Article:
While Jonathan followed us in his car to the address on the tags, about four miles away by highway, she said she could tell the dogs were used to women. For their part, the dogs just stood with their faces poking forward between us and watched the car ride until we got close to the address, and then they got excited and we got confused, because it was a closed skiing-goods store.
Within a few minutes, though, Jonathan had found a neighbor who knew the dogs and their owner, who was the owner of the store and had recently moved to a new home. I found her on Facebook and messaged her my number, and though she didn’t answer, cops and an animal control guy in a white pickup became involved, and it was clear things were fine.
During a brief lull while we waited for other people, Jonathan told me he’d been on the way to a social justice seder — and then there was the awkward moment where you say a word and don’t know if the other person knows what it means, so you’re like, Um, do you— but I smiled a little and he said “Member of the tribe?” and I said “Yeah,” and we both knew exactly what the awkwardness had been. His decision to stop had been based on a judgment: Social justice is good, but there are these two dogs right here. So he missed his seder to help them. I told him that was mitzvahs for like a month, plus now he could do something bad.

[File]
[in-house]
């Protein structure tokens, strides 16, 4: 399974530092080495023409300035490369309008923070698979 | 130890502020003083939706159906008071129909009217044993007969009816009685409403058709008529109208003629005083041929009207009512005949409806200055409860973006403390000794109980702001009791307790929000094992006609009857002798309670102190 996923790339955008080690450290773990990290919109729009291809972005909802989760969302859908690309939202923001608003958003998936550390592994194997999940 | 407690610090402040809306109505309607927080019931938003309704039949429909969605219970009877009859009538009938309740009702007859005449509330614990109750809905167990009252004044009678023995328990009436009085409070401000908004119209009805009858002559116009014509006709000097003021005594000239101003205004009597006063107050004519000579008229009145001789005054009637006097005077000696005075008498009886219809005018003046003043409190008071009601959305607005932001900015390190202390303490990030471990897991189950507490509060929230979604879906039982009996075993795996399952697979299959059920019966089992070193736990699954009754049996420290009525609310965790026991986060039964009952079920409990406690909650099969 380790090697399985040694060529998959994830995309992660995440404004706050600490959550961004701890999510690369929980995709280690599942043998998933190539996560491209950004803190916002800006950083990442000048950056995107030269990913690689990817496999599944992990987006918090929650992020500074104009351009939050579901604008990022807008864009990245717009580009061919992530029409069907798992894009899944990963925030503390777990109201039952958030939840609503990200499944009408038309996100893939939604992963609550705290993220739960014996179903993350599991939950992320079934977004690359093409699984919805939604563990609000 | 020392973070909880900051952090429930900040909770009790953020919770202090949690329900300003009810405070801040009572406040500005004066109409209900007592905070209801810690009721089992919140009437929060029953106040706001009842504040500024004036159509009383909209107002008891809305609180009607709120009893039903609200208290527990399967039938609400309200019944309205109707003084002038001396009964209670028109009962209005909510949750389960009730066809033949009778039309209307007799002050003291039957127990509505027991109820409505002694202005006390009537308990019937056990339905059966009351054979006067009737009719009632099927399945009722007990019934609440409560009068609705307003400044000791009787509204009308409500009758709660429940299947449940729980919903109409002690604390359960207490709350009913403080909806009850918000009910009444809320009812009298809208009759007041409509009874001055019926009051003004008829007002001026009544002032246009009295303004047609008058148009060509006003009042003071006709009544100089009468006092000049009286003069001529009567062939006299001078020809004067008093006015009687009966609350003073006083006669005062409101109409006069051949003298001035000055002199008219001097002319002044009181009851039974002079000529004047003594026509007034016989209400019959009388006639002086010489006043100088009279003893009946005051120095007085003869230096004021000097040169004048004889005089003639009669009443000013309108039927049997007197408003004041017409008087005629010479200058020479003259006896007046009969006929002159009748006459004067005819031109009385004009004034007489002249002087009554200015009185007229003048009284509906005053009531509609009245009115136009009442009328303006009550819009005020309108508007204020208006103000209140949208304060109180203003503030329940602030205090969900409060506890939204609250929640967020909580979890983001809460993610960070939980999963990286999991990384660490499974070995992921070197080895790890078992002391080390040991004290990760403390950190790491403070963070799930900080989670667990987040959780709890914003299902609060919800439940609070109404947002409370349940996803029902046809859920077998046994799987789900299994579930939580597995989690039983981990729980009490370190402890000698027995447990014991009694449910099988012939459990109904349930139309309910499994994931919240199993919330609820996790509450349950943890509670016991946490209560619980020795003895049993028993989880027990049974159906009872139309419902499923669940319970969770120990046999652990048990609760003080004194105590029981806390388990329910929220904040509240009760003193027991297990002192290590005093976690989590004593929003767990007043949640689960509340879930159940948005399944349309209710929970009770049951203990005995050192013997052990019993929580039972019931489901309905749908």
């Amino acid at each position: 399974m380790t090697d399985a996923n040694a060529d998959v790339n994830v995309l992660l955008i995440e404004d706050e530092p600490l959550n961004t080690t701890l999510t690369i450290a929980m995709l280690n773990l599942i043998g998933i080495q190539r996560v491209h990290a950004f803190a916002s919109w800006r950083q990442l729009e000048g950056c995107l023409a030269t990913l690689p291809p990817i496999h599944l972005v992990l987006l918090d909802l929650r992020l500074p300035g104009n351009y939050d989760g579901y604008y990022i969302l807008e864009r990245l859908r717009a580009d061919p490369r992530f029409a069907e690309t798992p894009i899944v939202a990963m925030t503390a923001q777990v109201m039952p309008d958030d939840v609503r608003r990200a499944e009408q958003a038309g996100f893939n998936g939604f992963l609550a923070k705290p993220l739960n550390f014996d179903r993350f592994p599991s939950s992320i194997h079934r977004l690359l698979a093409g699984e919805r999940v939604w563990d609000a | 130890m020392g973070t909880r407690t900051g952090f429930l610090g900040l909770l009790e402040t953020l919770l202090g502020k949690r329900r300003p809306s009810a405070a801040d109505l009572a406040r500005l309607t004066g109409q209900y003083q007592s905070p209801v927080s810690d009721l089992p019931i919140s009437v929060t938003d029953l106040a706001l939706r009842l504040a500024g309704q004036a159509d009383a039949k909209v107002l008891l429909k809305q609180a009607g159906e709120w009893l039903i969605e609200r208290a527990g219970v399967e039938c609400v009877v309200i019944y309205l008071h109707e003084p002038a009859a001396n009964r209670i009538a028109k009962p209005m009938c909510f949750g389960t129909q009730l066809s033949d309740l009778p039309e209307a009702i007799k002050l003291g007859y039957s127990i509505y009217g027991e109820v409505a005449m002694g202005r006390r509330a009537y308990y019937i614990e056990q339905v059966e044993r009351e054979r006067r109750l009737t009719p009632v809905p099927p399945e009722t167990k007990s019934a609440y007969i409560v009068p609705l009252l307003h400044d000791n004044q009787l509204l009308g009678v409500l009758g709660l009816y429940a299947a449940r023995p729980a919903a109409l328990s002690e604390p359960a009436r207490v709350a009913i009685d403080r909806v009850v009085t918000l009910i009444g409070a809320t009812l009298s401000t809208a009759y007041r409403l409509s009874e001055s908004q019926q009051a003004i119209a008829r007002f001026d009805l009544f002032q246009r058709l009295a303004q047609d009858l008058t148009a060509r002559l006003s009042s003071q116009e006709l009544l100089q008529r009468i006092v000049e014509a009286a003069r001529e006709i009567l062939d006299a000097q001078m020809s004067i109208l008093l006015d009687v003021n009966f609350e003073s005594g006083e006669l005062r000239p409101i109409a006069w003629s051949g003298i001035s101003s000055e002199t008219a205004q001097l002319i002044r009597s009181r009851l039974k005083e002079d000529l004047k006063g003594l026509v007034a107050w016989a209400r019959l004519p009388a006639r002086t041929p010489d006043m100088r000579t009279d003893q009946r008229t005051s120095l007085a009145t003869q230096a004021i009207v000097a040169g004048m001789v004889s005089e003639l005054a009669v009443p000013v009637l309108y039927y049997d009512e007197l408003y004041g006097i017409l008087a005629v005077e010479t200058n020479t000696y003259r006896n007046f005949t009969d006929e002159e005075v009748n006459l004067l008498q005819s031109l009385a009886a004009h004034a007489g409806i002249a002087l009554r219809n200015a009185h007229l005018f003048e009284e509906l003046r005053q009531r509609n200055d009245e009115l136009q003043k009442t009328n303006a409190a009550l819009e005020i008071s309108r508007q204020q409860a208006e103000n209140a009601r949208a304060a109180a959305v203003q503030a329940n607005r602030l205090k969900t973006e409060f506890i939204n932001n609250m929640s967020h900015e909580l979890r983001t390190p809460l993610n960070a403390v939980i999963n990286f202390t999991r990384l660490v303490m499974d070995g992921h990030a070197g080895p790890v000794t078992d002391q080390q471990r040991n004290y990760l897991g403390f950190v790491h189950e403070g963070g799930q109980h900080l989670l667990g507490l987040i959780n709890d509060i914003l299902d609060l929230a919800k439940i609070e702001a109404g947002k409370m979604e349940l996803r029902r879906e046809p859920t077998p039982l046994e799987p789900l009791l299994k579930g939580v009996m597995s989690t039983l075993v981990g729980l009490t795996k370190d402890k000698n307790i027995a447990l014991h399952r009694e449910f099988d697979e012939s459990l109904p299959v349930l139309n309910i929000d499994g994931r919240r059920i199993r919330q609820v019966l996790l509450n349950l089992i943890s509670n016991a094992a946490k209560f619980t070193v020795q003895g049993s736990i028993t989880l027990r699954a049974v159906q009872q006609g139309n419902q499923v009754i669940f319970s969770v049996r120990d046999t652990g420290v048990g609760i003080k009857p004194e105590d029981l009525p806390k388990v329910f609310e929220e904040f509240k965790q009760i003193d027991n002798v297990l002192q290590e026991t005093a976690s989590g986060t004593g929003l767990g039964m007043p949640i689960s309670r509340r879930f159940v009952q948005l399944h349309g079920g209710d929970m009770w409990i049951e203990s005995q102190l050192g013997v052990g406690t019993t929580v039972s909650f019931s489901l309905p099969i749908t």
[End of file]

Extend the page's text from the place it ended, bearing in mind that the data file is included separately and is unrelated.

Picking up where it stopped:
On our way to pick up Indian food from Great Barrington, Kelly told me again that she could tell those dogs were used to women, and had no use for men, something I could never have discerned. I told her I saw Jonathan look at my shirt when I got out of the car, and it might have made him more comfortable about the random strangers that chance had delivered to him on a rural highway.
That’s not Use of a Shirt #3. It’s still Use #2: Identifying Friendlies.
That morning, the shirt had been the next clean one on the stack in my dresser. Use of a Shirt #3 is it’s a shirt.